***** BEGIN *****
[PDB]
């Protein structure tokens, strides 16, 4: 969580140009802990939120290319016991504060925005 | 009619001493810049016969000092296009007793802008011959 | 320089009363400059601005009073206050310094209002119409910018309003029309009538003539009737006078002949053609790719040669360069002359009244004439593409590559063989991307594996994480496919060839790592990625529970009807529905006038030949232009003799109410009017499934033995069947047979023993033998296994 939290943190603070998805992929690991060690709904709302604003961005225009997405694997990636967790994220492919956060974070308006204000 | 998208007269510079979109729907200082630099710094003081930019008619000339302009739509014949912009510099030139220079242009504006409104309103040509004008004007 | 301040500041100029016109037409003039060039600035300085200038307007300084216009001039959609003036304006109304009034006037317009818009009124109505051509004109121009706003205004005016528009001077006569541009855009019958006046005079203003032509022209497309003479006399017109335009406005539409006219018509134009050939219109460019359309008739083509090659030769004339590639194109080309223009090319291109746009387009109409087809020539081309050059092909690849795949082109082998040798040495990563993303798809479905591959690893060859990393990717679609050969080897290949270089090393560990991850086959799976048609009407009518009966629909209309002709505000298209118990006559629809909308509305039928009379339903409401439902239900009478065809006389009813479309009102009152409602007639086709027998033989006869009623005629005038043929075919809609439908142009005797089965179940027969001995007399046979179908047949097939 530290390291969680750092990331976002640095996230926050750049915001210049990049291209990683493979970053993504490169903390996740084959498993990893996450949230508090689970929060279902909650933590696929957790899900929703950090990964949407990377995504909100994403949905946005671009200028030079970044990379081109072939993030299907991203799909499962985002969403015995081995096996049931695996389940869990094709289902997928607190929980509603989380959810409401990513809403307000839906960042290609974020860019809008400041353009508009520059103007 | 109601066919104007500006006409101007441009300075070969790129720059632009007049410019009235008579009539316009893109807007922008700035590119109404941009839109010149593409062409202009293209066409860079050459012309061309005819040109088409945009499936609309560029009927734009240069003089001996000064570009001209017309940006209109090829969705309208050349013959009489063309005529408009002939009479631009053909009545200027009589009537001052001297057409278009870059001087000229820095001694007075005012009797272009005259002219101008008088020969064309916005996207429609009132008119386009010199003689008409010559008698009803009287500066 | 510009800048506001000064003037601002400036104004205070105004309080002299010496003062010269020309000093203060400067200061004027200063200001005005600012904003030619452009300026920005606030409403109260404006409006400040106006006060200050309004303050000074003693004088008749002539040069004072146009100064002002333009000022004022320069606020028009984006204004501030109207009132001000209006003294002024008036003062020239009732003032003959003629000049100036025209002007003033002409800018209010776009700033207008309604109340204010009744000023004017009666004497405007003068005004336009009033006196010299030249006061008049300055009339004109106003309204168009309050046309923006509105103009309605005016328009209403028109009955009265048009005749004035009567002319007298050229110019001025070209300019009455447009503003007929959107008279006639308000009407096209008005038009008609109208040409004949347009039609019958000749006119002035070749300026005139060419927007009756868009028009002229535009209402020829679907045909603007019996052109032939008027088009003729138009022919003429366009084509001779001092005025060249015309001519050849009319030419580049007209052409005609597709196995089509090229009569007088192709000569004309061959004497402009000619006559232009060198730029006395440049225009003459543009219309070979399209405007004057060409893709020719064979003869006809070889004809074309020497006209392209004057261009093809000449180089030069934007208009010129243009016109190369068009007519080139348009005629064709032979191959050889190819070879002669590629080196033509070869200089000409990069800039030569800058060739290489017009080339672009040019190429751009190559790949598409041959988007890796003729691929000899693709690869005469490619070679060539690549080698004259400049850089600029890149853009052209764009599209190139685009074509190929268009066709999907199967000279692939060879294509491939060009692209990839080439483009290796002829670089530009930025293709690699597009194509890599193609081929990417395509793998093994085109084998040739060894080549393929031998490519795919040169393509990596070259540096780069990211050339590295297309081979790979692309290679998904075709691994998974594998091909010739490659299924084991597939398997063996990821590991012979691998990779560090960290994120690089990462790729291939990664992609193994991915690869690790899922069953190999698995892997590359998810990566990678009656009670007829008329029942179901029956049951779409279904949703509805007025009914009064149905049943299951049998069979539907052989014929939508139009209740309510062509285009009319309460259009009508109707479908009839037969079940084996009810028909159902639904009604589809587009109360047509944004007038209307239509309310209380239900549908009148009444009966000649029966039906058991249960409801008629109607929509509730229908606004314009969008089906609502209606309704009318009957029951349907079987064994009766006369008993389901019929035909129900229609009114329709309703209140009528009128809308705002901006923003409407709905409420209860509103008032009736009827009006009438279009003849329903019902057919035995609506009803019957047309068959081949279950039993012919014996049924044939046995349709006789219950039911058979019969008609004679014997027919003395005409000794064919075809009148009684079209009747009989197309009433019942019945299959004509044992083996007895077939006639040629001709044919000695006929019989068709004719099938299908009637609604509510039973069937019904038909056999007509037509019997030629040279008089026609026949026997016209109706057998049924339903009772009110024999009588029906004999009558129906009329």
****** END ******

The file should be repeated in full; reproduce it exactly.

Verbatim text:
[PDB]
């Protein structure tokens, strides 16, 4: 969580140009802990939120290319016991504060925005 | 009619001493810049016969000092296009007793802008011959 | 320089009363400059601005009073206050310094209002119409910018309003029309009538003539009737006078002949053609790719040669360069002359009244004439593409590559063989991307594996994480496919060839790592990625529970009807529905006038030949232009003799109410009017499934033995069947047979023993033998296994 939290943190603070998805992929690991060690709904709302604003961005225009997405694997990636967790994220492919956060974070308006204000 | 998208007269510079979109729907200082630099710094003081930019008619000339302009739509014949912009510099030139220079242009504006409104309103040509004008004007 | 301040500041100029016109037409003039060039600035300085200038307007300084216009001039959609003036304006109304009034006037317009818009009124109505051509004109121009706003205004005016528009001077006569541009855009019958006046005079203003032509022209497309003479006399017109335009406005539409006219018509134009050939219109460019359309008739083509090659030769004339590639194109080309223009090319291109746009387009109409087809020539081309050059092909690849795949082109082998040798040495990563993303798809479905591959690893060859990393990717679609050969080897290949270089090393560990991850086959799976048609009407009518009966629909209309002709505000298209118990006559629809909308509305039928009379339903409401439902239900009478065809006389009813479309009102009152409602007639086709027998033989006869009623005629005038043929075919809609439908142009005797089965179940027969001995007399046979179908047949097939 530290390291969680750092990331976002640095996230926050750049915001210049990049291209990683493979970053993504490169903390996740084959498993990893996450949230508090689970929060279902909650933590696929957790899900929703950090990964949407990377995504909100994403949905946005671009200028030079970044990379081109072939993030299907991203799909499962985002969403015995081995096996049931695996389940869990094709289902997928607190929980509603989380959810409401990513809403307000839906960042290609974020860019809008400041353009508009520059103007 | 109601066919104007500006006409101007441009300075070969790129720059632009007049410019009235008579009539316009893109807007922008700035590119109404941009839109010149593409062409202009293209066409860079050459012309061309005819040109088409945009499936609309560029009927734009240069003089001996000064570009001209017309940006209109090829969705309208050349013959009489063309005529408009002939009479631009053909009545200027009589009537001052001297057409278009870059001087000229820095001694007075005012009797272009005259002219101008008088020969064309916005996207429609009132008119386009010199003689008409010559008698009803009287500066 | 510009800048506001000064003037601002400036104004205070105004309080002299010496003062010269020309000093203060400067200061004027200063200001005005600012904003030619452009300026920005606030409403109260404006409006400040106006006060200050309004303050000074003693004088008749002539040069004072146009100064002002333009000022004022320069606020028009984006204004501030109207009132001000209006003294002024008036003062020239009732003032003959003629000049100036025209002007003033002409800018209010776009700033207008309604109340204010009744000023004017009666004497405007003068005004336009009033006196010299030249006061008049300055009339004109106003309204168009309050046309923006509105103009309605005016328009209403028109009955009265048009005749004035009567002319007298050229110019001025070209300019009455447009503003007929959107008279006639308000009407096209008005038009008609109208040409004949347009039609019958000749006119002035070749300026005139060419927007009756868009028009002229535009209402020829679907045909603007019996052109032939008027088009003729138009022919003429366009084509001779001092005025060249015309001519050849009319030419580049007209052409005609597709196995089509090229009569007088192709000569004309061959004497402009000619006559232009060198730029006395440049225009003459543009219309070979399209405007004057060409893709020719064979003869006809070889004809074309020497006209392209004057261009093809000449180089030069934007208009010129243009016109190369068009007519080139348009005629064709032979191959050889190819070879002669590629080196033509070869200089000409990069800039030569800058060739290489017009080339672009040019190429751009190559790949598409041959988007890796003729691929000899693709690869005469490619070679060539690549080698004259400049850089600029890149853009052209764009599209190139685009074509190929268009066709999907199967000279692939060879294509491939060009692209990839080439483009290796002829670089530009930025293709690699597009194509890599193609081929990417395509793998093994085109084998040739060894080549393929031998490519795919040169393509990596070259540096780069990211050339590295297309081979790979692309290679998904075709691994998974594998091909010739490659299924084991597939398997063996990821590991012979691998990779560090960290994120690089990462790729291939990664992609193994991915690869690790899922069953190999698995892997590359998810990566990678009656009670007829008329029942179901029956049951779409279904949703509805007025009914009064149905049943299951049998069979539907052989014929939508139009209740309510062509285009009319309460259009009508109707479908009839037969079940084996009810028909159902639904009604589809587009109360047509944004007038209307239509309310209380239900549908009148009444009966000649029966039906058991249960409801008629109607929509509730229908606004314009969008089906609502209606309704009318009957029951349907079987064994009766006369008993389901019929035909129900229609009114329709309703209140009528009128809308705002901006923003409407709905409420209860509103008032009736009827009006009438279009003849329903019902057919035995609506009803019957047309068959081949279950039993012919014996049924044939046995349709006789219950039911058979019969008609004679014997027919003395005409000794064919075809009148009684079209009747009989197309009433019942019945299959004509044992083996007895077939006639040629001709044919000695006929019989068709004719099938299908009637609604509510039973069937019904038909056999007509037509019997030629040279008089026609026949026997016209109706057998049924339903009772009110024999009588029906004999009558129906009329």